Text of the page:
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Angola's Chance at Peace

Civil war has been raging mostly nonstop in Angola for more than 25 years, making it the longest, and among the bloodiest, civil wars on earth. But the recent death of the government's main rival could bring peace.


Happier times: Jonas Savimbi (right) and Jose Eduardo dos Santos (left) after peace in 1995

With his main opponent dead, Angolan President Jose Eduardo dos Santos said it is time to talk peace.

The central African country has had the longest civil war on the continent, raging between the Angolan government and the National Union for the Total Independence of Angola (Unitas) since independence from Portugal in 1974.

Last week, Unitas leader Jonas Savimbi was killed by Angolan troops, removing the charismatic head of dos Santos’ most dangerous rival.

The result has been a call for peace and new elections.

Speaking after a meeting with Portugese President Jorge Sampaio in Lisbon on Monday Santos told reporters he wanted to "take rapid steps for a normalization of politics in Angola, starting naturally with a search for the paths that will lead us, with urgency, to a ceasefire."

Portugal has been the European Union's main representative in the troubled region, offering to mediate peace talks.

A well-financed war

Promises of peace are nothing new for the wrecked African nation. Fighting has stopped four times since 1975.

In 1994, an internationally-brokered peace accord integrated former Unitas members into the government and armed forces. But a new government in 1997 lasted only one year before plunging, again, into civil war.

An estimated 200 people die every day from the effects of war, mostly starvation and poverty, according to aid agencies. The government has been unable to reap the rewards of its rich oil reserves.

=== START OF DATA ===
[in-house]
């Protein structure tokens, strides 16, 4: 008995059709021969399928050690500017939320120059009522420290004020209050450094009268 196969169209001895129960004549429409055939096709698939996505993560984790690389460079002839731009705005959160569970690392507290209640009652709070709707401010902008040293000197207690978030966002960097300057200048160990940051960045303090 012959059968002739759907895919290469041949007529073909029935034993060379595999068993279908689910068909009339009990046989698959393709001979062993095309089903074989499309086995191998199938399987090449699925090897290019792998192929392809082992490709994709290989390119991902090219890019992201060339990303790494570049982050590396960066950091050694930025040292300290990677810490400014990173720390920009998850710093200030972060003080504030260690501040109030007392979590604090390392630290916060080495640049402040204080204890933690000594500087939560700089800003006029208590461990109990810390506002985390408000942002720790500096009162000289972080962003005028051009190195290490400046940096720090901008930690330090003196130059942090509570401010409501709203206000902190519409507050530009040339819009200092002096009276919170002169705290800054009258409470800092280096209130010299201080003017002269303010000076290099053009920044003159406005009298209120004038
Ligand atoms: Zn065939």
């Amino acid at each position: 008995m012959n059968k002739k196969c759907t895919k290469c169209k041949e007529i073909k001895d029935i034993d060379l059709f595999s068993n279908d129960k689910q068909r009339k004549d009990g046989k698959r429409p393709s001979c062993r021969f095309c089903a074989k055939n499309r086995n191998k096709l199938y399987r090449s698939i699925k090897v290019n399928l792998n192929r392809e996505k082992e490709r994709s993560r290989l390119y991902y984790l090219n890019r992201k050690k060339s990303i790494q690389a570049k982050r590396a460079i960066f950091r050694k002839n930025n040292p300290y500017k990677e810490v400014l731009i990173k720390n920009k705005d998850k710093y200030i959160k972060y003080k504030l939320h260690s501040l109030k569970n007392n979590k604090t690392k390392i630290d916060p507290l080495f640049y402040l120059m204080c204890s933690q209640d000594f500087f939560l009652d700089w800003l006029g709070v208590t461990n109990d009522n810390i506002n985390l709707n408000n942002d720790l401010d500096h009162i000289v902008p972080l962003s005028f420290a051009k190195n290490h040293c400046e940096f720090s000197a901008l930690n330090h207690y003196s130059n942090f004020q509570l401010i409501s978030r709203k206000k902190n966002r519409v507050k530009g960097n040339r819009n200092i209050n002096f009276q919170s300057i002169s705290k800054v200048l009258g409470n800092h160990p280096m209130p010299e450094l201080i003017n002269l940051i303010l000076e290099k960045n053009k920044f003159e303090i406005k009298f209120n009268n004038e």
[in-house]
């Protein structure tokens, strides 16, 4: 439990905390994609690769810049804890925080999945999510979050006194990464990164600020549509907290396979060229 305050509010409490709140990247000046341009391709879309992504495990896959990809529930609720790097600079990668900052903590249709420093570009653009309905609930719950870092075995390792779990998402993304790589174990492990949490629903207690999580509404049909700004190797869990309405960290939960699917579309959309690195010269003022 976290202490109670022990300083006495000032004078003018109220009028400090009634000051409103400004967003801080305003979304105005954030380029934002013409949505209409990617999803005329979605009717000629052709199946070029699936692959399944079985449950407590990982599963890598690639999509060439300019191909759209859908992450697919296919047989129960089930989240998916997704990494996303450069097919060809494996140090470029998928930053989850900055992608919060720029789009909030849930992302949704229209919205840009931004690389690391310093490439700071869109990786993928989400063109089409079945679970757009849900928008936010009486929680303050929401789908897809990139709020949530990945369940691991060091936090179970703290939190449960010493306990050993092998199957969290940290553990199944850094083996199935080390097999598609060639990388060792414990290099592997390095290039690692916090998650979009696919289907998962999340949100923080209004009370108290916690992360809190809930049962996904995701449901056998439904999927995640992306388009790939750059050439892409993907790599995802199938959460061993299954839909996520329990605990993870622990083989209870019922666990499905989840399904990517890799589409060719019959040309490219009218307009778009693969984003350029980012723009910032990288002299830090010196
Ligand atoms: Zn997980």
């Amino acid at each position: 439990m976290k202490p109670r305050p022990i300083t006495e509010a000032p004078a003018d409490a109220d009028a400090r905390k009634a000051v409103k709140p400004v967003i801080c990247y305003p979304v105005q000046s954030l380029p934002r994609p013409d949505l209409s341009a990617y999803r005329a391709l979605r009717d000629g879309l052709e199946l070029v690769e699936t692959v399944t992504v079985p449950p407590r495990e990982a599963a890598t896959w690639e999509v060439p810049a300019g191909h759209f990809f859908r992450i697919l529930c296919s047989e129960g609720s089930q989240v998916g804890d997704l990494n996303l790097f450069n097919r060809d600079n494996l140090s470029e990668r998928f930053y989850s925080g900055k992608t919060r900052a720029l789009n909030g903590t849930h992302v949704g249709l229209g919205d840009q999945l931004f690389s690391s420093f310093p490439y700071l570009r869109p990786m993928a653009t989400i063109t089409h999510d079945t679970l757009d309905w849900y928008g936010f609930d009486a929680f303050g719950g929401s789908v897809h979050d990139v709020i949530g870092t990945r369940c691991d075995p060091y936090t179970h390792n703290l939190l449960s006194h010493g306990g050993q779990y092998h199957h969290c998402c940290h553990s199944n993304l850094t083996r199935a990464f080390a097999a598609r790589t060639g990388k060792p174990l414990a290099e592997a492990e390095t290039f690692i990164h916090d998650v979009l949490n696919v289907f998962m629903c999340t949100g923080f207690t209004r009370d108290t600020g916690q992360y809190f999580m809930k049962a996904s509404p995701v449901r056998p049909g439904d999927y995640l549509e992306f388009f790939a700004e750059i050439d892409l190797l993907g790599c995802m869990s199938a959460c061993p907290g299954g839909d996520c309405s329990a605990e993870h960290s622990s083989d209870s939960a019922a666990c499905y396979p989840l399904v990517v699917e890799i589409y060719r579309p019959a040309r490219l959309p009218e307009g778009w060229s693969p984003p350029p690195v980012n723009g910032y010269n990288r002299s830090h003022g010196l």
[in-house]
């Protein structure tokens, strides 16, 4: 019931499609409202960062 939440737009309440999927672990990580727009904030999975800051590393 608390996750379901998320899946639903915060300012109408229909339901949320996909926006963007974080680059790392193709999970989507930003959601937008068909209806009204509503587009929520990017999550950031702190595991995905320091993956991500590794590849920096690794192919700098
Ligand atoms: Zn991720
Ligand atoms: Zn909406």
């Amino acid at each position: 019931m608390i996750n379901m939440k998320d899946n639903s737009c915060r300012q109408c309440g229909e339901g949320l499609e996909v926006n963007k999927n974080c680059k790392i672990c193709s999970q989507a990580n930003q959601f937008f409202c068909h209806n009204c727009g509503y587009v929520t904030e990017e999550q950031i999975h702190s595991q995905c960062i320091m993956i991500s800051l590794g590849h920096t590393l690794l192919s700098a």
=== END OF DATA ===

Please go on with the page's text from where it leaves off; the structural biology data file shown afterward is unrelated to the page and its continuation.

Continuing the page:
Most of the billions received for oil exports each year go to finance the war. Savimbi's rebels are themselves well-equipped, supporting their war machine by selling more than $4 billion in diamonds over the last decade, according to reports.

The money has allowed Unitas to involve themselves in neighboring African nations, supporting a Congolese rebel movement that has been fighting the Congolese government since 1998.

Death of Savimbi brings hope for Africa

Delegates at Congolese peace talks in South Africa on Monday said Savimbi's death could be a good thing for their peace initiatives as well.

"We know that Savimbi hleped support rebels in Congo, so his death will contribute to the settling of the situation in our country," Masimangu Katandu, a Congolese bishop, told Reuters.

Whether it brings a settling of the situation in Angola remains to be seen. The Unitas representatives have been ready for talks in the past, but dos Santos' comments on Monday were met with anger.

The president's comments were "a deceitful conversation - aimed at misleading the international community," Unitas Lisbon spokesman Carlos Morgado told Reuters.

"Really, in the past as well as today, the one who wants war is President dos Santos," he said.

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